The man described as the architect of last November’s Paris terrorist attacks, Abdelhamid Abaaoud, resided there. Five days ago, Salah Abdeslam, a 26-year-old French national of Moroccan descent suspected of involvement in the attacks, was shot and arrested in Molenbeek, where he had grown up.
On March 22 three bombs exploded in Brussels, striking its airport and metro system during the morning rush hour. And Molenbeek is again in the spotlight. Some analysts suggest that the attacks were in retaliation for the arrest of Abdeslam. Others see the Brussels bombings as more of a demonstration of the continuing threat posed by “jihadist” ideology. What is clear is that, as Jason Burke of The Guardian puts it, “terrorists often strike close to home.”
There is speculation that those involved in the attacks on Brussels (as was Abdeslam before his arrest) may be under the protection of criminal networks that have made Molenbeek a no-go area for local police. Not “lone wolves,” these terrorists are embedded in communities and draw on them for support. This local support can be overlooked when media and analysts focus on global dimensions of terrorism.
Molenbeek is only a few kilometres from key European Union offices and the Brussels city centre. But, in many ways, it is worlds away from these bastions of Western privilege and wealth. One of the poorest parts of Belgium, Molenbeek is a vibrant area full of diverse individuals. The majority of the population is of Moroccan and Turkish descent. Now this area is infamous for the number of its residents who have gone to Syria and Iraq to fight as jihadis.
But Molenbeek has been neglected by the Belgian government for years. Even when the challenge of radicalization became evident, the government’s response was minimal. A few years ago, Molenbeek’s police force was offered first 40,000 and then 60,000 euros to combat radicalization. This unit of four officers has only one Arabic speaker. Molenbeek police are poorly equipped and lack the resources to deal with radicalization. Local civil authorities have also ignored the growing threat of extremism, doing little to engage the community.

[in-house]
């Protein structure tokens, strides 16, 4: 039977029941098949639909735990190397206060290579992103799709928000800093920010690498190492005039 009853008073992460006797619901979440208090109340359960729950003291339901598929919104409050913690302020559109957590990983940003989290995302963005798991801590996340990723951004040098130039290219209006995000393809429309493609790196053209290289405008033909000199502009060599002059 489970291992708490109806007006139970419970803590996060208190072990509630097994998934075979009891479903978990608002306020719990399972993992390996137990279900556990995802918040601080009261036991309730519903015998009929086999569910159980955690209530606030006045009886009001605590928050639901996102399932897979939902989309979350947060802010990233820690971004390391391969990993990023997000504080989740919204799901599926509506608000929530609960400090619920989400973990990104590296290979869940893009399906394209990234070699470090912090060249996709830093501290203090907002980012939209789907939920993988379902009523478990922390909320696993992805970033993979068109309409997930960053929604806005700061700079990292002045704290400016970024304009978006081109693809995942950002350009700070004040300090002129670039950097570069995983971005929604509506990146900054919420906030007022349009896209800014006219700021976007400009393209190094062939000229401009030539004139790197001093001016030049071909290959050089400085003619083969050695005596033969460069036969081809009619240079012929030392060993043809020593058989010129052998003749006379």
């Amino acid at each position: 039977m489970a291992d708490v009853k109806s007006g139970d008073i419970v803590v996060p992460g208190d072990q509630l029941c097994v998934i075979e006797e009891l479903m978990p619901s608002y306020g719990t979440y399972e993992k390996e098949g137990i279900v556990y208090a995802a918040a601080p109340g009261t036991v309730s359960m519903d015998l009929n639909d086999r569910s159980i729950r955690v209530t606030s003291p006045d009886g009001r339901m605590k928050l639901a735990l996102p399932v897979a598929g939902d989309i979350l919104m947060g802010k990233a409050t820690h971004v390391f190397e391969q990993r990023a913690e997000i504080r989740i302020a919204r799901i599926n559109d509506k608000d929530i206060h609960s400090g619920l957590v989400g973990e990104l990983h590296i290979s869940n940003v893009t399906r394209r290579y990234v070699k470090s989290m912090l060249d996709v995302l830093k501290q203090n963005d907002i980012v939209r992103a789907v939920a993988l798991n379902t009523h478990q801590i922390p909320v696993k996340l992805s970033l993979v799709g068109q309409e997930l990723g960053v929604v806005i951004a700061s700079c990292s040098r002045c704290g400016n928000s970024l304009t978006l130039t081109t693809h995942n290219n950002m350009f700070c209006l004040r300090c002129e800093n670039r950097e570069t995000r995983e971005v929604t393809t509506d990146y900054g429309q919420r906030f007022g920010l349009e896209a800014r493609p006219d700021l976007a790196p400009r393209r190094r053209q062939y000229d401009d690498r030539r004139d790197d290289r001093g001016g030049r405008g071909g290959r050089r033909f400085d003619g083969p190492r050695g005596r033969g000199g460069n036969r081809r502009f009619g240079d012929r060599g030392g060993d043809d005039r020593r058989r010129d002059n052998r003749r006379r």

Many analysts partly blame Belgium’s politics for the security governance failures in Molenbeek. Belgium’s complicated governance system is based on principles of power-sharing intended to balance the interests of the Dutch-speaking Flemish and the francophone populations. In practice, this means that Belgium has multiple levels of government.
Brussels alone has 19 municipal mayors and six different police authorities, as well as a federal service. Police forces and security agencies do not always share information and Belgian authorities have done little to address the problem. Hans Bonte, a mayor of a suburb outside Brussels, stated that the country’s security architecture is “a perfect example of organised chaos.” There is also a disconnect among the state, the police, and local communities.
All these factors allow radicals to grow their influence with little hindrance.
The attacks on Brussels and Paris will certainly preserve the focus on the global aspects of terrorism. But we cannot ignore local politics and economics. Molenbeek represents many communities that are not only experiencing problems with radicalization and social integration, but of governance in general, and policing and intelligence in particular.
Belgium must fix its fragmented security sector. Local governments and police services must learn to engage with the community and ensure that local voices are heard in what must become a national conversation about current security issues.